First launched in 1963, Valium has been prescribed to help people with anxiety disorders as well as short-term relief from anxiety symptoms. But Valium does get abused by those with prescriptions as well as those without. Therefore, read more below about the legal consequences of having Valium (diazepam) either without a prescription or by abusing it in a way that is not intended.
Valium (diazepam) is classified by the federal government through the DEA as a Schedule IV controlled substance. This is because it has been found to have properties that show potential for abuse as well as risk dependence in some people. Accordingly, in California under the Health and Safety Code, Valium (diazepam) possession is a misdemeanor when either possessing it without a prescription or for abusing its use. Health & Safety §11057(d)(9).
Valium (diazepam) possession can carry up to a year in county jail (before Proposition 47, it would be a felony). Luckily, there are options for people facing this charge depending on their case facts and their criminal history.
Not all Valium (diazepam) possession cases end up with jail sentences. Many individuals can qualify for a local drug diversion program that allows a person to avoid heavy probation costs, jail time, and preserve their criminal records from haunting them down the road. To determine whether someone can get into such a program will depend on many issues. To best find out if you or someone will qualify, it is highly recommended you seek counsel from an experienced drug defense attorney in the area where the court will hear the case.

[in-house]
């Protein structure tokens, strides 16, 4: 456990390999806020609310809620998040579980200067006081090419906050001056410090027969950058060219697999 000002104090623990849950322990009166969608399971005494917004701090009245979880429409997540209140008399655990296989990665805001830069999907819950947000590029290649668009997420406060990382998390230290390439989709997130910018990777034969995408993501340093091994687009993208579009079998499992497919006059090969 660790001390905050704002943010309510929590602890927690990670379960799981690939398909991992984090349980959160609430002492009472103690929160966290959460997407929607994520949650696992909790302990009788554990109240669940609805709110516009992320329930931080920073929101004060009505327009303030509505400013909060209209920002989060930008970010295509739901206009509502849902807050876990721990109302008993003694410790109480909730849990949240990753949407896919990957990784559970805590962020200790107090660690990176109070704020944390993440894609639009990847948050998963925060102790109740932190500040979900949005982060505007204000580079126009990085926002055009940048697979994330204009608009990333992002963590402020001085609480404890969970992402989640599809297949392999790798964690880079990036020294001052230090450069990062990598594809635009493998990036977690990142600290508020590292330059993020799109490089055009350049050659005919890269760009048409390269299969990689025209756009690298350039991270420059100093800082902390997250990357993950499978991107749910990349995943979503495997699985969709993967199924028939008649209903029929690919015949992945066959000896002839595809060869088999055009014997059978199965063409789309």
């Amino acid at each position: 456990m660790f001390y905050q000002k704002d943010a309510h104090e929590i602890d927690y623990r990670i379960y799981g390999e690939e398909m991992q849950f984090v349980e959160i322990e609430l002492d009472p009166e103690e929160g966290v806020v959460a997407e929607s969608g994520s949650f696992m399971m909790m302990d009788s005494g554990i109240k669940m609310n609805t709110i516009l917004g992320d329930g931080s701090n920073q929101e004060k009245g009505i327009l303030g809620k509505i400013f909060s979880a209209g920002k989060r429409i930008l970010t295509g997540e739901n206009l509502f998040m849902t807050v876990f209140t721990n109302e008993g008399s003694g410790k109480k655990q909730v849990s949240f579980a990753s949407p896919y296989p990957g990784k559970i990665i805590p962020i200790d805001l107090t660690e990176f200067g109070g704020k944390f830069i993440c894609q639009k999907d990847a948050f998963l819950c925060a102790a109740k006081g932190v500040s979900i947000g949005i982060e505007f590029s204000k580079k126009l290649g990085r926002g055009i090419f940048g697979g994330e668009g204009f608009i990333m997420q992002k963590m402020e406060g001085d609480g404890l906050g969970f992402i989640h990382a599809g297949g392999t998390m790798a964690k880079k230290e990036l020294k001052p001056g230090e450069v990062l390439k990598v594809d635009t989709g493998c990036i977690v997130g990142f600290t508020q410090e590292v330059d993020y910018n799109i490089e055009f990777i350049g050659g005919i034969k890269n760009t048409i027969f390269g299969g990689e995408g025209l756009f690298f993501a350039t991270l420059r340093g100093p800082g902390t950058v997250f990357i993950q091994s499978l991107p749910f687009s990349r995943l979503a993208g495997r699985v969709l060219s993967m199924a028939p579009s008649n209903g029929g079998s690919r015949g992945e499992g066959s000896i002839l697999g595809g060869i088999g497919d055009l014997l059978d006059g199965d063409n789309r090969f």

Since Valium comes in a pill form, it can fit into any imaginable area. Therefore, there can be countless ways of being found with it. Some individuals have been arrested while being under the influence of the prescription pill they take. The reason or that is sometimes obvious—the people they come into contact with will not know how to respond to erratic behavior or actions that are not in line with that person’s character. Other’s will have the unfortunate experience of driving while under the influence of the medication they take. This impairment can be magnified if taken in conjunction with alcohol. Therefore, an ordinary DUI investigation can quickly turn into a full-blown car search for prescription medication if the officer has probable cause to believe the behaviors of the driver are an indication of medication abuse.
To avoid the confusion and fear that usually goes with facing serious criminal charges, it’s truly best practices to consult with an attorney that is familiar with the area of law you are dealing with. In this case, an experienced defense attorney with knowledge of the laws of prescription medications would be a great start to discovering your options and what to do from now on. Contact us to schedule an appointment with an attorney to have your case evaluated for free.